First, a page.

Michael [00:28:51] So I look at what we've done now, and frankly speaking, I'm completely blown away. If that's a real term to use in this context with how successful this has been. We're into this into just in excess of a year and we've treated over a thousand patients. The ability to scale this and to be successful so quickly was not something I expected. So now, as we complete our first year and change from this pilot, we're beginning to think about phase two, which is how do we scale this to more broader types of operations. While we limit ourselves to things we can comfortably operate upon and send people home? How about broadening that out, the things that require one to two-day hospital stay? So we're looking at adding a addition on to our facility that would be a short stay unit, we'll call it, where patients can stay several days in the recovery phase, things that really are not quite ready to go home immediately after an operation. Which opens the door to much more complex surgeries that we can again share in this shared model as we scale it up. So we start off with relatively I don't want to say that their simple operations, but very defined operations and evolve our 360 assist program and a HoloLens program and our overall global shared model. And now we take it to the next level with more complex surgeries and get into that. So we've got pretty far along the way. We're just about going into design freeze on an addition which will add this short stay unit onto our program. This addition will add other things that we've discovered that we think will be necessary to begin to scale this. And they include things like a unit built into this facility for education. To target it around just education. Using our connectivity and some AI based enterprises and simulation programs. We could begin to train surgeons from other parts of the country in some of the technologies that we have brought into this village community and use it as a mechanism to train people from the community and from elsewhere that could either go back to their hospitals to practice or potentially move to some of the new facilities which we hope to build in the near future. In addition, we built the laboratory in our main facility and as we've used it, we've discovered that we really could supply an enormous resource to the community by scaling that a little bit. So whilst we need certain laboratory tests, they're also needed in a small health care facilities that surround us. NGOs that are providing health care. Nonsurgical based health care, the community very much needs a lot of the resources we have here and with a little bit of infusion of both concept, idea, and capital, we can enhance those laboratories. So this is the next phase which we hope to get underway with within the next six months.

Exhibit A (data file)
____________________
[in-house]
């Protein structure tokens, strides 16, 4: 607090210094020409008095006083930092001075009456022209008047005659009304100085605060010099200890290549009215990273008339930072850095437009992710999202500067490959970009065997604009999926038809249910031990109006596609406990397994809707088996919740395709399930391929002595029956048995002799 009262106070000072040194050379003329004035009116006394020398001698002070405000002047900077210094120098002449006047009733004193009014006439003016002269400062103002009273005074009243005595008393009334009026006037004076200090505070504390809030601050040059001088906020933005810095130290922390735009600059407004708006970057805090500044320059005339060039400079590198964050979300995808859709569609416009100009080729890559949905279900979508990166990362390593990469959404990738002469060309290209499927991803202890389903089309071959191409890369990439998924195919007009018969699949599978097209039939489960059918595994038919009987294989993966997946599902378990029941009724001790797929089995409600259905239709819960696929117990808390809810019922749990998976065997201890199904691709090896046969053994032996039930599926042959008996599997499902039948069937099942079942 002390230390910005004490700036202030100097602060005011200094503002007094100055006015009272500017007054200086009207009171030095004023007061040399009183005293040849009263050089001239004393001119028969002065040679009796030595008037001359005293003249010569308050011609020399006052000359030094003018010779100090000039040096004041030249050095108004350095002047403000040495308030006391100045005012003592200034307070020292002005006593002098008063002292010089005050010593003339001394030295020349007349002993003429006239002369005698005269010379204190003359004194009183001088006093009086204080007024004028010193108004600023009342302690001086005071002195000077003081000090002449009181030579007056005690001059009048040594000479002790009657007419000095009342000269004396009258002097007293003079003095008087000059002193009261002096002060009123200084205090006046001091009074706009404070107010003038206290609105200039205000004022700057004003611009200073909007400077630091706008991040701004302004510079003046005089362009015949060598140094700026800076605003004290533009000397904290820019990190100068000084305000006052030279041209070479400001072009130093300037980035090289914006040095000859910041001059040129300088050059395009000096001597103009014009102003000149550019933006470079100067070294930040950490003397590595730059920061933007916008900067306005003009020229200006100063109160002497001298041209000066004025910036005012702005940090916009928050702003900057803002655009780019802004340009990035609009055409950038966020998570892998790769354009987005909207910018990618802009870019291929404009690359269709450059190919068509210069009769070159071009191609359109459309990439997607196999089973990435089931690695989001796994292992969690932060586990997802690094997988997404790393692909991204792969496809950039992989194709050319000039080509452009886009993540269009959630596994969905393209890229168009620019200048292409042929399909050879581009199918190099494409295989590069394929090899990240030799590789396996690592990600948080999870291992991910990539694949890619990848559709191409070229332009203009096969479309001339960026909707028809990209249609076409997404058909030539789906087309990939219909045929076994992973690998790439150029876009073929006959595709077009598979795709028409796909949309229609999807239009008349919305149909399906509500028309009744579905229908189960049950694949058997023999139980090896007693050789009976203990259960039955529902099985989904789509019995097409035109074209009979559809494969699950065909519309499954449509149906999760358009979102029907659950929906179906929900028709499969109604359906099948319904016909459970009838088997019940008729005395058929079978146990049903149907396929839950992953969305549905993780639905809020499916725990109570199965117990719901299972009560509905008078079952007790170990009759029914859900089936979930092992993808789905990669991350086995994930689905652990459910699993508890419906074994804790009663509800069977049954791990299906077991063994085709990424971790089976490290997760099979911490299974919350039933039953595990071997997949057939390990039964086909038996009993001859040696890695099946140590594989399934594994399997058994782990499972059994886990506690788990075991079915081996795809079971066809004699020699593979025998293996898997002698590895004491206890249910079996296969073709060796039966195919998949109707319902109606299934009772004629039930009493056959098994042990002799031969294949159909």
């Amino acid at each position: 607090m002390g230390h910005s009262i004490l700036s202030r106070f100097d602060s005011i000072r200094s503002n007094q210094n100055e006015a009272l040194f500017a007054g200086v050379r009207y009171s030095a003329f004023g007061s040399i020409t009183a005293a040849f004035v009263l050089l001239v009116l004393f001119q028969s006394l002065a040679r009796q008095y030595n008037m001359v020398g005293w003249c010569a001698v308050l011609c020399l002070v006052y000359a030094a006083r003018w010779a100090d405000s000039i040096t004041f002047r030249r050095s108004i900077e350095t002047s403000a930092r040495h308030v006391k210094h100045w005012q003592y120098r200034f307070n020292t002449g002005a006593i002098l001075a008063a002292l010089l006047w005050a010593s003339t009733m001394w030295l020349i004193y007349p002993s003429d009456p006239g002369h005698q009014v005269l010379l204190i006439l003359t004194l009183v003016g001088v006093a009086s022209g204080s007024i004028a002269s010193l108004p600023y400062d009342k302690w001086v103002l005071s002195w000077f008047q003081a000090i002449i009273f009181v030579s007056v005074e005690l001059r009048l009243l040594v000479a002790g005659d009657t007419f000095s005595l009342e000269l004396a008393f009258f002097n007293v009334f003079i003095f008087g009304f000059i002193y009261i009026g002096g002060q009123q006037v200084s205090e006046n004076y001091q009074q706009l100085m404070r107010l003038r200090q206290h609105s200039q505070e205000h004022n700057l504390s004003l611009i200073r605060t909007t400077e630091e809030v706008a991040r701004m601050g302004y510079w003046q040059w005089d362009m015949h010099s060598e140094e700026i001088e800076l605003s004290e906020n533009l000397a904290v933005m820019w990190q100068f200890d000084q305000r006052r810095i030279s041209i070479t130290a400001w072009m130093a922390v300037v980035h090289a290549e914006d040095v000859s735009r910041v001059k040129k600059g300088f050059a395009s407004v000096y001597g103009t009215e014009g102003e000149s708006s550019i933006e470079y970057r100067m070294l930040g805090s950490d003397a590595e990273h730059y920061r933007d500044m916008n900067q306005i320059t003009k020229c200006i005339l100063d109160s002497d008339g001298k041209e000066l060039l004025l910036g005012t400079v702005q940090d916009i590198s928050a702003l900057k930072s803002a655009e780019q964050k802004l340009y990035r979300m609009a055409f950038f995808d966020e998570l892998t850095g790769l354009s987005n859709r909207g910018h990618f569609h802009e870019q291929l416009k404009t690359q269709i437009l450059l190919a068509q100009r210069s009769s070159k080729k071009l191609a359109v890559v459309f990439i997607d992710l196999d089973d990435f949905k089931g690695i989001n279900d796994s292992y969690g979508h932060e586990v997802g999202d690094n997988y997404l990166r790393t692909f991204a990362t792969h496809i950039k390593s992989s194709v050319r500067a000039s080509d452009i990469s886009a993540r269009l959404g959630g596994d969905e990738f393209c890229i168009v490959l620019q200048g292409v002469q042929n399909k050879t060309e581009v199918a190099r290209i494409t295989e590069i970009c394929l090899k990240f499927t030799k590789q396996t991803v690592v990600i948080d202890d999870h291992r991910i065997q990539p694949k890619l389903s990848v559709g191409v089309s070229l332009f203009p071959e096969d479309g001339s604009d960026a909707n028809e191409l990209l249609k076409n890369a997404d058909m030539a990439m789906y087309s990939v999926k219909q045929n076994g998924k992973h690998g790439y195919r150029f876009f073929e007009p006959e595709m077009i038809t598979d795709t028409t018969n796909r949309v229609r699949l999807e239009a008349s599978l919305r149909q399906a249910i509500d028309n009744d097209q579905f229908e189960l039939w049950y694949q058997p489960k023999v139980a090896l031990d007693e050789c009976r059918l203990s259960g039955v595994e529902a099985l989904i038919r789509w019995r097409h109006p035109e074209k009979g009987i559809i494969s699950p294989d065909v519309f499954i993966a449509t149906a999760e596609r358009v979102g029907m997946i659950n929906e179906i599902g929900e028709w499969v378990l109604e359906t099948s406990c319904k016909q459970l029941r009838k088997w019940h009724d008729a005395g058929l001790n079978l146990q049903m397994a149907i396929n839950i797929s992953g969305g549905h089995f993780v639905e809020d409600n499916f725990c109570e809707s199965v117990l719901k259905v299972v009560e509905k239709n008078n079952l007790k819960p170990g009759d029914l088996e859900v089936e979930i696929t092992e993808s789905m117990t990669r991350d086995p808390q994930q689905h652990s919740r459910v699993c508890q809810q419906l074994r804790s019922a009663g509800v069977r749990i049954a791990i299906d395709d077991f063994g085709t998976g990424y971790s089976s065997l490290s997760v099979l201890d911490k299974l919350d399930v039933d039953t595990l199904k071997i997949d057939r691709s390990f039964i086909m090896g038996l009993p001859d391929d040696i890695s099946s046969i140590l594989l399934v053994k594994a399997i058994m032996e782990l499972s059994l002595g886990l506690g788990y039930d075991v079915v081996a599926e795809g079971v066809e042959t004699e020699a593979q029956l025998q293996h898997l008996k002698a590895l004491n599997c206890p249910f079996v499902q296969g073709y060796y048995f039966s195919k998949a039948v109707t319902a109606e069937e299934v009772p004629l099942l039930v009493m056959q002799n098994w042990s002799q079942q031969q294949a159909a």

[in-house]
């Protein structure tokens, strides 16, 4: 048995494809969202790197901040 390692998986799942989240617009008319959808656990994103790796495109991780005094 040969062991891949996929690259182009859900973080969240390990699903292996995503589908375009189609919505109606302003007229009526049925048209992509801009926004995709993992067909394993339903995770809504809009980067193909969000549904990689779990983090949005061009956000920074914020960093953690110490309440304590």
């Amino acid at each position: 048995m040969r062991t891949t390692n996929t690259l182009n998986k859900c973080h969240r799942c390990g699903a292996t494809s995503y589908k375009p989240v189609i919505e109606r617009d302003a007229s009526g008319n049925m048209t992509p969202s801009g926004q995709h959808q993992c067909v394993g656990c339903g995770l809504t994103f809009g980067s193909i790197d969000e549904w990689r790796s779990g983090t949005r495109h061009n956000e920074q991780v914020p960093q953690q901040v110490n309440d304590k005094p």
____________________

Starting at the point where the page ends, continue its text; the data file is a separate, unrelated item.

Gemma [00:31:52] Amazing, Michael, is I could keep chatting to you for much longer and hear all the details of this incredibly inspiring project. But, you know, I think you've already given us ample inspiration and hopefully concrete ideas and real motivation for those who are considering maybe not even such ambitious projects, but even just the idea of sharing knowledge in new ways and powering that with technology and doing it with that sort of can-do attitude that you talk about. So, Michael, thank you so much for coming in and joining us on the show today.
Michael [00:32:20] It's been a pleasure and I enjoyed talking with you as well.
Gemma [00:32:26] That's it for this week. Thank you so much for tuning in. You can find out more about Michael's work and indeed some of the broader themes we discussed today in the show notes. If you enjoy the episode, please do take a few moments to rate and review the podcast. It really helps other people discover the show. And don't forget to subscribe and tune in next time to continue our conversation about innovation, resilience, and our capacity to succeed.